Good Friction vs. Bad Friction

Friction is any element of web design that comes between users and their goals. Friction leads to frustration, increases bounce rates, and results in fewer conversions. When a customer visits your website, you want their attention to be on your products, services, and information. When they can easily click through to their goal, they enjoy the experience. When they have to think about where to find things and how to use your website, they feel frustration. Friction results in lost sales.

Good Friction vs. Bad Friction

Information architect Steve Krug referred to friction as cognitive load. For the most part, friction should be avoided, but in some situations, it’s helpful.

Good friction promotes interaction. Sometimes users can be so busy zooming through your website that they miss key information. Use friction to slow users down and point their attention at what’s important.

For example, friction prevents customer mistakes by asking for confirmation when checking out. The data they’re asked to review might be on a previous page, but showing it to them again and asking them to agree it’s correct creates good friction.

When users fill out forms and miss a required field, the prompt to enter missing data causes irritation, but most users are willing to fill in what they missed in order to proceed.

Bad friction distracts, confuses, and irritates. It comes from unfamiliar features and visual clutter. Good designers create an environment that is free of bad friction.

Steps to Avoid

Keep things where they should be. Put your search field at the top where people expect to find it. Keep your main menu, shopping cart, and other items where they’re easy to see. Be creative with other aspects of web design, but if you want users to perform specific tasks, make it easy and predictable. Label them clearly. Prompts like “add to cart” and “checkout” cause less friction than “toss in seabag” or “anchor’s away.”

Make clickable items stand out. If it looks like a button or hyperlink, it should go somewhere. If it doesn’t, users aren’t going to realize it’s where they should go.

Design for the entire user journey. Don’t just approach web design one page at a time; consider the way user traffic will flow throughout. Create a user design map to see how the average user might feel and what they might experience each step of the way. Each step of the journey presents its own goal. Here are some places users commonly experience friction

Inquiry phase – When users come to the home or landing page, they’re shopping for new information or a service. Friction can be caused by unclear information, a lot of text, or clutter that makes the user feel overwhelmed.

Comparison phase – The user has an idea what they want – now they’re shopping for the best value. Friction comes if they can’t find the right price or locate the services they’re seeking. If the website has convoluted search processes or asks for too much info, the user might go back to the inquiry phase with a competitor. To reduce friction, label things clearly and make discounts obvious.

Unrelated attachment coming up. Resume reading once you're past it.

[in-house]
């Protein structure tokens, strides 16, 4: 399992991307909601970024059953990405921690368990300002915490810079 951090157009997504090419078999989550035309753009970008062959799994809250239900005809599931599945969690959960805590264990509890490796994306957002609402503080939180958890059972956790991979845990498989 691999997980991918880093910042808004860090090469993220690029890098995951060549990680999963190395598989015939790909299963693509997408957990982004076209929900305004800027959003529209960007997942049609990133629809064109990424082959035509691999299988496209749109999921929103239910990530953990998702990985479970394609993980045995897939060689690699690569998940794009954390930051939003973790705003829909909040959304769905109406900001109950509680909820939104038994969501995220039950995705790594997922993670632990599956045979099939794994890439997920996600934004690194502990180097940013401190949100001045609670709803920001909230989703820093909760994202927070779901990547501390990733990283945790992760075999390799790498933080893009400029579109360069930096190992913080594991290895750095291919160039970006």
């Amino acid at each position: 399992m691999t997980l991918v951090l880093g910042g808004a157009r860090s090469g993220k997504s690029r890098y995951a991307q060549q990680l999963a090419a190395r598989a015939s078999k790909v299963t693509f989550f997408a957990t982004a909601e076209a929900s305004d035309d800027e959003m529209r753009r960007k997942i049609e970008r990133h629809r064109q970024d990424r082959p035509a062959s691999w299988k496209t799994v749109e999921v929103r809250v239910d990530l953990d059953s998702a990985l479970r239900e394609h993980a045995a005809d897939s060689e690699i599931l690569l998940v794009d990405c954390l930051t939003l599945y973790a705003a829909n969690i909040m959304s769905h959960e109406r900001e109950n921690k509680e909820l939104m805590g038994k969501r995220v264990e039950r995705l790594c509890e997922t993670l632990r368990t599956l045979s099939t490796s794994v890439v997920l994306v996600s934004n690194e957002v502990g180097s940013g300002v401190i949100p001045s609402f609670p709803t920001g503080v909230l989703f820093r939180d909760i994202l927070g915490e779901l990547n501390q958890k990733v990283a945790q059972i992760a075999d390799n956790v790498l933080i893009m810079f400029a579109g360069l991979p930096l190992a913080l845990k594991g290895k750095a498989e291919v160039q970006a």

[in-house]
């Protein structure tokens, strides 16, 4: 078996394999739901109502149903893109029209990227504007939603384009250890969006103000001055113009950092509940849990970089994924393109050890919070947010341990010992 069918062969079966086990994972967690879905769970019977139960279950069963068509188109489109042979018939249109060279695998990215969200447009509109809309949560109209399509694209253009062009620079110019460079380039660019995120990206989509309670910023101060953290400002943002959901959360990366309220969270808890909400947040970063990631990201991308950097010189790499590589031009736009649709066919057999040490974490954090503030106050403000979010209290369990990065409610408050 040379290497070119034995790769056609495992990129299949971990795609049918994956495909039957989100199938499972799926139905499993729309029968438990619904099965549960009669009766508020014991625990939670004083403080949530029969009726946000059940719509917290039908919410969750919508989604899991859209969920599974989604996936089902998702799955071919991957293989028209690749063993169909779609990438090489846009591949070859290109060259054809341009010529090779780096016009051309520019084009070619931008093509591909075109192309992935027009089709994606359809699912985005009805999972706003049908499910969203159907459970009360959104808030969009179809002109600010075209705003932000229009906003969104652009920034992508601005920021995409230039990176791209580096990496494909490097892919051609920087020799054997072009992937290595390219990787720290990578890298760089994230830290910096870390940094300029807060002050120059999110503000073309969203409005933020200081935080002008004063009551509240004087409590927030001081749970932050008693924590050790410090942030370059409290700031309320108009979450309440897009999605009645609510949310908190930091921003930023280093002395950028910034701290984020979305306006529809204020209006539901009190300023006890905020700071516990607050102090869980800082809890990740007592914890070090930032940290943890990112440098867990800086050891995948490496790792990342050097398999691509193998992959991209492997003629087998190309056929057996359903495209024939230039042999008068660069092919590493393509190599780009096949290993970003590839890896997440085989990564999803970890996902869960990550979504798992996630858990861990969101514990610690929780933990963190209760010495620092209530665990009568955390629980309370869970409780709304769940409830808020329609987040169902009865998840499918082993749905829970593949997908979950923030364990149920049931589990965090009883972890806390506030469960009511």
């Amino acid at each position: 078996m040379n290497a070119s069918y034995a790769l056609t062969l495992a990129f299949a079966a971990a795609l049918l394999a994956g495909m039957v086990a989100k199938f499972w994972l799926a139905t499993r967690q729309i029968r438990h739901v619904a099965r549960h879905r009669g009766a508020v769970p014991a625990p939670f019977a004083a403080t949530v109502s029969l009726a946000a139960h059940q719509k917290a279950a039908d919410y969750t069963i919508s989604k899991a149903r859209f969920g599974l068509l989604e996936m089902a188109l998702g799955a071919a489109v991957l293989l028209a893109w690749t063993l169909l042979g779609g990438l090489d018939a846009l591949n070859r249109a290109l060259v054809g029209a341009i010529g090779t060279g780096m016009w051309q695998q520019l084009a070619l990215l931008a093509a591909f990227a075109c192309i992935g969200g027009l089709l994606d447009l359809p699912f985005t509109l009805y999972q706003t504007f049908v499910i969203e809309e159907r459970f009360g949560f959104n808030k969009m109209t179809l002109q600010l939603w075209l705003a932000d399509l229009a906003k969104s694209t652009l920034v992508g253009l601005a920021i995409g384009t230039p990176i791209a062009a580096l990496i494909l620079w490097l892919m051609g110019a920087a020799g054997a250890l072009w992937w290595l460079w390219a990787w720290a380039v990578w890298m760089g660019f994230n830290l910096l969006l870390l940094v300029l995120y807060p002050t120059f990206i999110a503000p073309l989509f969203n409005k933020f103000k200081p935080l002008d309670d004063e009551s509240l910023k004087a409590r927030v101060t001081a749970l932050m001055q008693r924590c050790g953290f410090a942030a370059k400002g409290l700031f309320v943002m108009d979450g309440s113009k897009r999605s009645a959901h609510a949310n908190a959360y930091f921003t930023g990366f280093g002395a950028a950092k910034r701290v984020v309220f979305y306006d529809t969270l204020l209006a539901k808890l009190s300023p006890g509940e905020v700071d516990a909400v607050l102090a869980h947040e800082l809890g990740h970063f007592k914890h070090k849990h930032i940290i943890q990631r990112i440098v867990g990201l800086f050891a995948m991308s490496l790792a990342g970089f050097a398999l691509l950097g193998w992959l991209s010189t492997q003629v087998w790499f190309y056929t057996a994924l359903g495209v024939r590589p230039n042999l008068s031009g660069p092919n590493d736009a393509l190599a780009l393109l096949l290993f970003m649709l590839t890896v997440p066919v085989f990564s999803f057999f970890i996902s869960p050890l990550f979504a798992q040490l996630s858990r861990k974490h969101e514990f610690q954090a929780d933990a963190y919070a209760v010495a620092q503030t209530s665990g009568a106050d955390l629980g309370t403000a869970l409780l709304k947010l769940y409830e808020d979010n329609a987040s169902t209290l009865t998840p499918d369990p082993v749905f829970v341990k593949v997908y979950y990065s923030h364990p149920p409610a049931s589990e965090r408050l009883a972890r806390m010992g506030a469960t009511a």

Purchase phase – The order is ready to commit. Make it clear what the customer will receive and when they can expect it. Keep in mind they’re being asked for a lot of personal information; make it as easy as possible by asking for as little input as possible.

Waiting phase – Reduce friction even after the user leaves your site. Keep them updated while they wait on products or services to reduce anxiety.

Use as few steps as possible. Count the number of steps a user has to take each time they want to accomplish a goal. For example, logging in might require opening a window, clicking in the field for username, typing in the username, clicking on the password field, entering the password, and hitting submit.

Instead, make the login window open automatically with the cursor already in the username field. Allow users to save their information so they only need to click the login button.

Follow recognizable patterns. When users have to learn a new way of accomplishing tasks, it causes friction. Use drop-down menus to make navigation easy. Keep icons user-friendly, like using a magnifying glass for search and the standard icon for email.

Use chunking. The average human user can hold around seven items in their working memory. Divide content into related chunks to help users make sense of it and retain content. This works with processes, as well. When users must go through several steps to complete a task, consider a progress bar at the top that shows what step they’re on and how much progress they’ve made.

Make frictionless design your business goal, and you’ll help users reach theirs. Speed up interactions, improve conversions and create a positive experience with your brand that keeps customers coming back for more.

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